Just before I put the question, the Chair would like to clarify something that happened earlier today.
At the beginning of debate this morning when government orders were called, the clerk at the table rose and announced that the item of business to be called was Bill C-8 at report stage. The announcement was complete. The government House leader indicated that had not been his wish. He wished to proceed with the motion that is now before the House and which I am about to put to the House.
The hon. member for Verchères—Les-Patriotes raised a point of order, asking the Chair to continue with Bill C-8, which had been called by the clerk at the table. At that time I decided that the government was always entitled to change the order of government orders. That is what was done through the intervention of the government House leader.
I regret that it appears the Chair made an error in making such a ruling. In fact, the Chair should have proceeded with Bill C-8 at that time. The hon. member for Verchères—Les-Patriotes was quite correct in that, and I cite for the House on this point, Erskine May's book Parliamentary Practice , page 319:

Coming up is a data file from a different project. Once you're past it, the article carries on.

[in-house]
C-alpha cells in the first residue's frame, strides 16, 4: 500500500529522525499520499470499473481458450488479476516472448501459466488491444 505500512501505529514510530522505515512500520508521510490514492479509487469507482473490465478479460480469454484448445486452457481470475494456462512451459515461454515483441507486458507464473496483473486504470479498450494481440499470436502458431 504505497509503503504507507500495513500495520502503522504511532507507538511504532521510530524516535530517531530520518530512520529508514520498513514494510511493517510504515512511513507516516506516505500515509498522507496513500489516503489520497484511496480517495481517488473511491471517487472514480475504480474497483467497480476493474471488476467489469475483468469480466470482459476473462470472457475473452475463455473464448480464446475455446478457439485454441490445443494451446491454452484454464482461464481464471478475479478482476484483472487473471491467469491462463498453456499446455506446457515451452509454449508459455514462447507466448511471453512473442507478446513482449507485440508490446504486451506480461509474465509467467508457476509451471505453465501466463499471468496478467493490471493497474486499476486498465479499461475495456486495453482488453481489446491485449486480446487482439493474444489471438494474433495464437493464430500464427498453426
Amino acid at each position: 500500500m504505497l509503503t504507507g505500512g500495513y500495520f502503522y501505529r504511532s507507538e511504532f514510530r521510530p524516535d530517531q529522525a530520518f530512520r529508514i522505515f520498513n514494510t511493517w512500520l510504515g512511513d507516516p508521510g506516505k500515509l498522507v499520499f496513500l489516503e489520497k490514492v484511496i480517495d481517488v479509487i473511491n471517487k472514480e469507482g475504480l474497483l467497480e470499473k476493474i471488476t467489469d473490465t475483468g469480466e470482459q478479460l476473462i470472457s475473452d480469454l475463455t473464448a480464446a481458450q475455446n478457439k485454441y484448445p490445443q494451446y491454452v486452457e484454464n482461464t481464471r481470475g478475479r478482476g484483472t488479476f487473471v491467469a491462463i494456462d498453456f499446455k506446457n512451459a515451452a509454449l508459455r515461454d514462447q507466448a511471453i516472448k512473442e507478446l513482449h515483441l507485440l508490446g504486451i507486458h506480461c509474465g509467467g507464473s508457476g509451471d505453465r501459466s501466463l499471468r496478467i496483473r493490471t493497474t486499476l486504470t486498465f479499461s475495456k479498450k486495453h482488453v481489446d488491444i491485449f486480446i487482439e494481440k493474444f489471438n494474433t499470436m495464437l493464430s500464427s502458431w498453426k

When an order of the day has been read, it must thereupon be proceeded with, appointed for a future day, or discharged. It cannot be postponed until after another order except as the result of a motion moved by a Minister of the Crown at the commencement of public business.
The motion had in fact been called and should have been proceeded with.
That said, I must also indicate that your Chair has, like all other members, read the new work on this subject, House of Commons Procedure and Practice , by our distinguished colleagues Messrs. Marleau and Montpetit.
Its wording is less precise. It states:
When Government Orders is called, any item listed may be brought before the House for consideration. Any item that has been called, and on which debate has begun, must be dealt with until adjourned, interrupted or disposed of.
The wording in the new book is not as precise as in Erskine May, but I must state that our practice—and obviously I have been well advised on this—has always been what is given in Erskine May, and not in the new book.
I read something and believed it. Hence my decision, but it was obviously in error, and the hon. member for Verchères—Les-Patriotes was absolutely right. Certainly the next time there will not be such a disaster.